Inflation Targeting in India: Lessons from Africa

June 22nd, 2014
in macroeconomics, currency / money

by Thomas Richardson, Ajay Shah's Blog

The publication of the Urjit Patel Committee report on India's monetary policy framework, in January, elicited a lot of debate among policy economists about the appropriateness and feasibility of inflation targeting - even the flexible sort proposed by Patel et al. - in a developing economy like India. A good deal of the commentary has taken the negative view, arguing that India is not ready for inflation targeting, either because its macroeconomic data is too unreliable, or the role of food in headline inflation is too high, or the monetary transmission mechanism is too poorly understood, or because the real source of inflation lies with administrative policies driving rural wage growth.

Follow up:

These are all valid points, made by sensible, respected economists with a broad view of Indian economic reality. Nevertheless the RBI seems to be moving forward toward some form of the Patel Committee recommendations. Recent Monetary Policy Statements have hewn fairly closely to the committee's recommendations. Is the RBI heading in the wrong direction?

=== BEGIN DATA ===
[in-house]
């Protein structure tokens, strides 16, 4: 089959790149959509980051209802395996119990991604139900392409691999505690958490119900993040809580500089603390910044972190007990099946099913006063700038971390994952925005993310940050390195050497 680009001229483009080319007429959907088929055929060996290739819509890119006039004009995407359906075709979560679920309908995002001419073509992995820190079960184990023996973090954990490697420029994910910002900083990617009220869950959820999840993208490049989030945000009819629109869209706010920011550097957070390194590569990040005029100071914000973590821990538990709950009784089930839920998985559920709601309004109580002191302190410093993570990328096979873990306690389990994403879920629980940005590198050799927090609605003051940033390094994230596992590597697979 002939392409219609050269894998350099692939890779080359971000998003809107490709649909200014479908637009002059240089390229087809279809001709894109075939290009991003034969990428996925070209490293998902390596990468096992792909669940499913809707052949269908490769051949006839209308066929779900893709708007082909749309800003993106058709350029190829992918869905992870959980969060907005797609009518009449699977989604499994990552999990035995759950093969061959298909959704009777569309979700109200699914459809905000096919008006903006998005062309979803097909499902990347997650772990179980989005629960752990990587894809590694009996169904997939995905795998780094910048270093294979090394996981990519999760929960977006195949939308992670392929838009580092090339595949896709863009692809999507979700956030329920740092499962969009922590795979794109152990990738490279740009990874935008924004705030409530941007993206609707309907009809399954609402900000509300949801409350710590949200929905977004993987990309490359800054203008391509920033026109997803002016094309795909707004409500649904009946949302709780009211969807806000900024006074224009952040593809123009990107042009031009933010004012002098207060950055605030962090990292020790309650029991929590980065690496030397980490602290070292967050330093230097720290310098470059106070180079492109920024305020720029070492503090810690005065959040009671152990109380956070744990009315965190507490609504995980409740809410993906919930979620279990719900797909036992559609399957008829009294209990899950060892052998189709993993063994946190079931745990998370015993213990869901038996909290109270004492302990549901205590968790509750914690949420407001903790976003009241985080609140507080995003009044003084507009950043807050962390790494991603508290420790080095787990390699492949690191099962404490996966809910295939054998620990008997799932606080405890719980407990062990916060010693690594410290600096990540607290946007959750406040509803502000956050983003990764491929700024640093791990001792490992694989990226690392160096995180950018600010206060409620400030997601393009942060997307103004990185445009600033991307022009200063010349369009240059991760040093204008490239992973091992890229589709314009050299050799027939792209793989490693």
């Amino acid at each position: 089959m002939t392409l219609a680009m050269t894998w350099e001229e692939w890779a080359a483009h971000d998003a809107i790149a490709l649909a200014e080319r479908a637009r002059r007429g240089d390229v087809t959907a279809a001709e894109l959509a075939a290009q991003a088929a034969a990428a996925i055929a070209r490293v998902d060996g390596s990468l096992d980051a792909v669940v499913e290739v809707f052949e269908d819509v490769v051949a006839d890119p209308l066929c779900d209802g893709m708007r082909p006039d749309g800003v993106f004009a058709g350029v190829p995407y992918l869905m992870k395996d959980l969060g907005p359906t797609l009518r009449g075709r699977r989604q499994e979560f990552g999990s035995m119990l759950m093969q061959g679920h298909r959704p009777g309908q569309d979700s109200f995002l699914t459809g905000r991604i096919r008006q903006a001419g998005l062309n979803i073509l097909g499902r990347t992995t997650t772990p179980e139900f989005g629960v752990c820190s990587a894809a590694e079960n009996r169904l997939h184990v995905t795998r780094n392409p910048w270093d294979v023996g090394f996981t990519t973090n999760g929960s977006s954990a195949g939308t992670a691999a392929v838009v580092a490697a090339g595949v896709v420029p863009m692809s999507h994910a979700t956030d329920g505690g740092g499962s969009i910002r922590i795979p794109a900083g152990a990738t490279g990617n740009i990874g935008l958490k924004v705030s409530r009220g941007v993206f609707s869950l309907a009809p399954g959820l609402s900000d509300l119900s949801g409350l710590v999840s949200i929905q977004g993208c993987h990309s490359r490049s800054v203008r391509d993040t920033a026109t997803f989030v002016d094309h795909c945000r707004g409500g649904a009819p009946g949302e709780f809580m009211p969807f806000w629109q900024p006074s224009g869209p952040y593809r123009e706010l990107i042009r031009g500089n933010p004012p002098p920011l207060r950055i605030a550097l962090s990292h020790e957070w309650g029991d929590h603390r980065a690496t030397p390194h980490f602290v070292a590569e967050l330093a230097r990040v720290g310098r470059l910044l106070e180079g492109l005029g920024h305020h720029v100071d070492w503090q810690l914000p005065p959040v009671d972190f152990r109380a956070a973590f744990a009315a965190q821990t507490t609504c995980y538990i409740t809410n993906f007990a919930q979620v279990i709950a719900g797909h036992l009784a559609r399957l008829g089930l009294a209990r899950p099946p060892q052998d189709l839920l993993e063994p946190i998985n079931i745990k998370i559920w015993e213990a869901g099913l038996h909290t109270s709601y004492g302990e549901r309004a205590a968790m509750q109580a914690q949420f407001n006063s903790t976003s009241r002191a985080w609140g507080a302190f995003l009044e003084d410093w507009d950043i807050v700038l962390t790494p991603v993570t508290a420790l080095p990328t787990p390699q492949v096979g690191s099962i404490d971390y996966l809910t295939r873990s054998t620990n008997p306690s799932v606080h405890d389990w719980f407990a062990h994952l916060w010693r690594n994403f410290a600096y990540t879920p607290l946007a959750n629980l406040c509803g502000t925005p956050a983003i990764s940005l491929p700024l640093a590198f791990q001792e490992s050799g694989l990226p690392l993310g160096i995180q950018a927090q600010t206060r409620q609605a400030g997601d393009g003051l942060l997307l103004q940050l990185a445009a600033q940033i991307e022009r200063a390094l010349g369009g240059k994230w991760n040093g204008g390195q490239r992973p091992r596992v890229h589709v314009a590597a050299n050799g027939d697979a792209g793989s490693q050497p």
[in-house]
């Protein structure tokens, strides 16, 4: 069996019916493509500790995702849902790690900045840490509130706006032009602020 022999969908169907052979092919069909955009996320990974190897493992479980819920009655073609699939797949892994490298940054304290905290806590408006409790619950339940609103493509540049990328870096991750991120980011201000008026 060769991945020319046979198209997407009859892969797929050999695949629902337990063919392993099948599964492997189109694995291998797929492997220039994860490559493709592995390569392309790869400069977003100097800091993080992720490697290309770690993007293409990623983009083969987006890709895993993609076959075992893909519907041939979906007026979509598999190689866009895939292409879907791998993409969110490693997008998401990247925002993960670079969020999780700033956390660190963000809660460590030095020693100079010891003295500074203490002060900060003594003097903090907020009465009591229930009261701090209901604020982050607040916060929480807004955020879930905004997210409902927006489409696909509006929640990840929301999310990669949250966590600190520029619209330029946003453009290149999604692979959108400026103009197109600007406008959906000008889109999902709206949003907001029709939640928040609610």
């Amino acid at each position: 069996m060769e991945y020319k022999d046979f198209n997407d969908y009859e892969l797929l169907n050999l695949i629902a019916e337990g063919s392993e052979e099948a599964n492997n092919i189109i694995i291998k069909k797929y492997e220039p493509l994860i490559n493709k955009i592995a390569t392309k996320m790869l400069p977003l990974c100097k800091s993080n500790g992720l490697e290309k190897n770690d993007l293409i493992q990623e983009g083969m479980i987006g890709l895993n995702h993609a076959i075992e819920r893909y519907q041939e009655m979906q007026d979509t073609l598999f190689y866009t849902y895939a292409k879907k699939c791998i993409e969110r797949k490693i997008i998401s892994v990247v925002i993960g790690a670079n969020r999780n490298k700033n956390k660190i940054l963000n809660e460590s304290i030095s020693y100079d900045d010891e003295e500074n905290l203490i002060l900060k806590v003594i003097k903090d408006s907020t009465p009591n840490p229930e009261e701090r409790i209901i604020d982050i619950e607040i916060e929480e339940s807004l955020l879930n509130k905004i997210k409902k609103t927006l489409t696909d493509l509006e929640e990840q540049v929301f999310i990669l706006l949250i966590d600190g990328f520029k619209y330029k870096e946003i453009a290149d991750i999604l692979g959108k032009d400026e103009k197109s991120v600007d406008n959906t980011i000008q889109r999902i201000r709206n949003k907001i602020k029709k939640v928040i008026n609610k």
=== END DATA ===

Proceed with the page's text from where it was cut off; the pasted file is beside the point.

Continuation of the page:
I think not, based in part on my experience working in Africa. Before joining the IMF's New Delhi office, I led the Fund's work in Uganda at a time when many countries in sub-Saharan Africa were reexamining their monetary policy frameworks. The discussion on whether or not inflation targeting is appropriate and feasible for India reminds me strongly of similar debates in Africa. In Africa, as in India, many analysts questioned whether inflation targeting is appropriate, arguing that macroeconomic data are too poor, there is too much food in the headline CPI basket, the transmission mechanism is weakly understood, or that administrative prices are the dominant factor. Sound familiar?